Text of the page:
Abstract

BACKGROUND

Genetic factors such as IGHV mutation status, deletion 17p and mutations of e.g. TP53, NOTCH1, ATM, SF3B1, BIRC3, XPO1 and FBXW7 carry predictive and/or prognostic impact in CLL. Recently, recurrent mutations have been found in RPS15, a gene encoding an element of the 40S ribosomal subunit, resulting in damaged regulation of endogenous p53 and being associated with adverse outcome (Ljungström et al., Blood 2016; Landau et al., Nature 2015). Here, we studied the incidence and clinical impact of RPS15 mutations (mut) in the CLL11 trial evaluating front line treatment with Clb vs. R-Clb vs. G-Clb in physically unfit patients.

METHODS

We performed Sanger sequencing of the C-terminal region of RPS15 (exon 4) in a representative subset of 700 (89.6%) patient samples from the CLL11 trial. Sensitivity was determined as somatic variant detection of >10%.

RESULTS

The incidence of RPS15 mutation was 4.7% (33/700 pts) and most mutations were somatic missense variants. We found significant correlations with genetic baseline characteristics: RPS15mut was associated with IGHVunmut (30/31 pts, p<0.001) and TP53mut (7/32 pts, p=0.028), but not with del17p (4/33 pts, NS). Regarding clinical parameters, RPS15mut was associated with high baseline white blood cell count (≥ 50 G/l, 29/33 pts, p=0.006) and a higher CLL-IPI (27/33 pts, p=0.014).

Clinical response to treatment was not significantly different when comparing patients with and without RPS15mut, but there was a lower CR rate (9.7% vs. 18.7%, NS) when analyzing all treatment arms combined, and a trend also when considering the treatment arms R-Clb (6.7% vs. 10.9%, NS) and G-Clb (15.4% vs. 32.4%, NS). MRD positivity (≥10-4) at the end of treatment was significantly more frequent in patients carrying RPS15mut (100% vs. 82.9%, p=0.021). When considering treatment arms separately, this also applied to G-Clb (100% vs. 62.7%, p=0.015), but not to R-Clb (100% vs. 96.2%, NS).

At a median observation time of 41.6 months there were 533 (76.1%) events for progression free survival (PFS) and 195 (27.9%) for overall survival (OS) in the cohort studied.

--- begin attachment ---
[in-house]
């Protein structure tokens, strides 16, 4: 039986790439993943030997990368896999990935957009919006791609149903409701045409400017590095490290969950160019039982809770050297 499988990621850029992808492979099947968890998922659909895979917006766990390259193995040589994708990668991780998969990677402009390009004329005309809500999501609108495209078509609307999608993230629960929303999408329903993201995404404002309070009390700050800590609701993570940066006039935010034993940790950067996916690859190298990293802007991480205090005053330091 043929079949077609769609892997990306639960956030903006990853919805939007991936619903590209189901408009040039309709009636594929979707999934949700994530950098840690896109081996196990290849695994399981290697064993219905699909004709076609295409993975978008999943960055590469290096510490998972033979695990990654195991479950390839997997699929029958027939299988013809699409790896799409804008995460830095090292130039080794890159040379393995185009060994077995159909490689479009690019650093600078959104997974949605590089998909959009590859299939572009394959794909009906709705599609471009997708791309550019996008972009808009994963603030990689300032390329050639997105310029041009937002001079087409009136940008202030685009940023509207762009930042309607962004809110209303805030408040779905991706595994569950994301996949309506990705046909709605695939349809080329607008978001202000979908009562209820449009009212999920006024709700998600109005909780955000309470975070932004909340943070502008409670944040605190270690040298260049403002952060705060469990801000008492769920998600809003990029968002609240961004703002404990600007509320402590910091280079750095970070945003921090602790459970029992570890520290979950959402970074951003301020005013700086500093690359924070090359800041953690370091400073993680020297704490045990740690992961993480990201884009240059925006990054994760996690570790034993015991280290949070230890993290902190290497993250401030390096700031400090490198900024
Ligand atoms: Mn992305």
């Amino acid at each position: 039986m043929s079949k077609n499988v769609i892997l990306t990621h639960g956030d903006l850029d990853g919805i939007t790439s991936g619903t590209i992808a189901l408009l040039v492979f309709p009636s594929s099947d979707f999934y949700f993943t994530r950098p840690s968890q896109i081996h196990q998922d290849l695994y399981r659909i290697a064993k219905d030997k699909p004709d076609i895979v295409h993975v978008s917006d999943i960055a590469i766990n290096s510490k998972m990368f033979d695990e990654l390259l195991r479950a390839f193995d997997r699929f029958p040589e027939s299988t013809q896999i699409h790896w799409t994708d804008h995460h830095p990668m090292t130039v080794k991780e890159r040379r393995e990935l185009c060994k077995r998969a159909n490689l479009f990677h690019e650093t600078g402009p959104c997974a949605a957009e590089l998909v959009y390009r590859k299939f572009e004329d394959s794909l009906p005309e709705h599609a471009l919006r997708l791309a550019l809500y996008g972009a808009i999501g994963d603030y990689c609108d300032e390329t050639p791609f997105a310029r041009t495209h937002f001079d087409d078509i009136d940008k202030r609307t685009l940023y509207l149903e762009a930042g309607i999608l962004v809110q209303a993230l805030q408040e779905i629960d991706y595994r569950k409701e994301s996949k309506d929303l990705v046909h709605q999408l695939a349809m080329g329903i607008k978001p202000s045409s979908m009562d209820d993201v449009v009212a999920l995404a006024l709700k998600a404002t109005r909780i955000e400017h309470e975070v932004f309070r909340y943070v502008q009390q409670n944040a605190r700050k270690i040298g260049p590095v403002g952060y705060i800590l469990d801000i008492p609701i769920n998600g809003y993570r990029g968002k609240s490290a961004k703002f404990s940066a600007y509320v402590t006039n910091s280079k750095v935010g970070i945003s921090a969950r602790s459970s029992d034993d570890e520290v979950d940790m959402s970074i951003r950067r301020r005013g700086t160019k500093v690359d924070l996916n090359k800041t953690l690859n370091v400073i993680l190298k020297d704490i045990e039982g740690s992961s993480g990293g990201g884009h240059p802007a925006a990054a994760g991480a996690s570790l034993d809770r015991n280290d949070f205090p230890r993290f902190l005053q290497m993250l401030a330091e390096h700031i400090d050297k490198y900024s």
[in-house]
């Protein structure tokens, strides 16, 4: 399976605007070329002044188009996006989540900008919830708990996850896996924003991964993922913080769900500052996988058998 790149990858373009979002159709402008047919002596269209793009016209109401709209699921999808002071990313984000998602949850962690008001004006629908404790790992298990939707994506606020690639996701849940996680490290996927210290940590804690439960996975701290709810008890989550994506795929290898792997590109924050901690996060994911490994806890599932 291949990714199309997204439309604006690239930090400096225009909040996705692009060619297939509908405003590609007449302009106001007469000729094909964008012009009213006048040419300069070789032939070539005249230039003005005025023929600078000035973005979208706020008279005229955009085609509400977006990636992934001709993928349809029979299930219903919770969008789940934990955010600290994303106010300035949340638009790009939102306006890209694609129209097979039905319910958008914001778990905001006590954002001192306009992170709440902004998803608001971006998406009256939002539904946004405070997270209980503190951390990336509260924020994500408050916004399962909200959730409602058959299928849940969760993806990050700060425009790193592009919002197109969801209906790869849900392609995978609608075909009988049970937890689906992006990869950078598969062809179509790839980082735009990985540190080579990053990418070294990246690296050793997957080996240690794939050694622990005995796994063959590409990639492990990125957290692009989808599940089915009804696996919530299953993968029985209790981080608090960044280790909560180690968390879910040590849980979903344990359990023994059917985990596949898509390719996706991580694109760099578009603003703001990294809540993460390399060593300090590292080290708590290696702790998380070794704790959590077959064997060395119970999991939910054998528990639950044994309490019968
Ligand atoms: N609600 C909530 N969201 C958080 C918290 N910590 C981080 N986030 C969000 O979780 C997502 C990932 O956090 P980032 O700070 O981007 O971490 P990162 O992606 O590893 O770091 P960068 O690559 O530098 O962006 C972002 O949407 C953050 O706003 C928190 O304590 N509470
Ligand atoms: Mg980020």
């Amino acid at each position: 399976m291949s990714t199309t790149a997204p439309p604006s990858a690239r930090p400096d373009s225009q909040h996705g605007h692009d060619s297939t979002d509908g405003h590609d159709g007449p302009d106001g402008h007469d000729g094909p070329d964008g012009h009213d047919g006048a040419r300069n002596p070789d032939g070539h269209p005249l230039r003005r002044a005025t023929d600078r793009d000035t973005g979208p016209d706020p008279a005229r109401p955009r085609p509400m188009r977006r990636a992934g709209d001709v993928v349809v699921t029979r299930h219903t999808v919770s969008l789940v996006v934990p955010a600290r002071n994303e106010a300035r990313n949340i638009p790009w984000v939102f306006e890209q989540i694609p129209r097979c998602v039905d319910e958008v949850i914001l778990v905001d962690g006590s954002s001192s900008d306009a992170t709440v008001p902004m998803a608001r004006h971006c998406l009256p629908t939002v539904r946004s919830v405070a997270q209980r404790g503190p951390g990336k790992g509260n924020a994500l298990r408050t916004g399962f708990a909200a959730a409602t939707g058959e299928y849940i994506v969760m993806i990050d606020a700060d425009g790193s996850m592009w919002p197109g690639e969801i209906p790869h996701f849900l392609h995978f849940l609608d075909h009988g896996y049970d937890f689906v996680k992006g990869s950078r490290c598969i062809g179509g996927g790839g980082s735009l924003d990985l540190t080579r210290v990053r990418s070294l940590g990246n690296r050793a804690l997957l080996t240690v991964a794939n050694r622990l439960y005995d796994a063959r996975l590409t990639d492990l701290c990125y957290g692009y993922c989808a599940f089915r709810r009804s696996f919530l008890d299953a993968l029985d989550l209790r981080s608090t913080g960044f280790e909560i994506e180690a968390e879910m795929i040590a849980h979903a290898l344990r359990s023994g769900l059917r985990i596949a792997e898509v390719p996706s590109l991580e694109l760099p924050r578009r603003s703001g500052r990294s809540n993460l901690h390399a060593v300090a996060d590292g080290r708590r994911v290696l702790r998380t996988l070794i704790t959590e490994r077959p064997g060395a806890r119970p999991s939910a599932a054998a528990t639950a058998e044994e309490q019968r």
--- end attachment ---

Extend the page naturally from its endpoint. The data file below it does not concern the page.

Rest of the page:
Considering all treatment arms together, the presence of RPS15mut was associated with inferior PFS (HR 1.502, CI 1.038-2.173, p=0.031). When looking at the treatment arms separately, PFS was mainly affected in the R-Clb group (HR 1.888, CI 1.133-3.148, P=0.015), but less so in the Clb or G-Clb groups (HR 0.720 , CI 0.227-2.289, NS; HR 1.525, CI 0.829-2.805, NS, respectively).

Regarding OS, no significant differences could be found depending on RPS15 mutational status (HR 1.182, CI 0.643-2.172, NS) and also when considering treatment arms G-Clb and R-Clb separately (HR 1.698, CI 0.682-4.227, NS, and HR 0.977, CI 0.396-2.413, NS). Neither addition of R nor G had an effect on outcome OS as compared to Clb monotherapy in the presence of RPS15mut.

We performed multivariable Cox regression analysis including clinical and genetic prognostic parameters that were significant in univariate analyses to evaluate their independent prognostic value. For PFS we identified G-Clb vs. Clb (HR 0.211, CI 0.161-0.277, p<0.001), R-Clb vs. Clb (HR 0.492, CI 0.380-0.636, p<0.001), del17p (HR 1.848, CI 1.206-2.832, p=0.005), TP53mut (HR 1.923, CI 1.323-2.796, p=0.001), IGHVunmut (HR1.974, CI 1.610-2.422, p<0.001), del11q (HR 1.366, CI 1.083-1.723, p=0.009), Binet Stage A (HR 0.795, CI 0.636-0.993, p=0.043) and serum thymidine kinase >10 U/l (HR 1.209, CI 1.006-1.452, p=0.043) as independent prognostic factors. Multivariate analysis was not performed for OS since RPS15mut was not significantly associated with OS.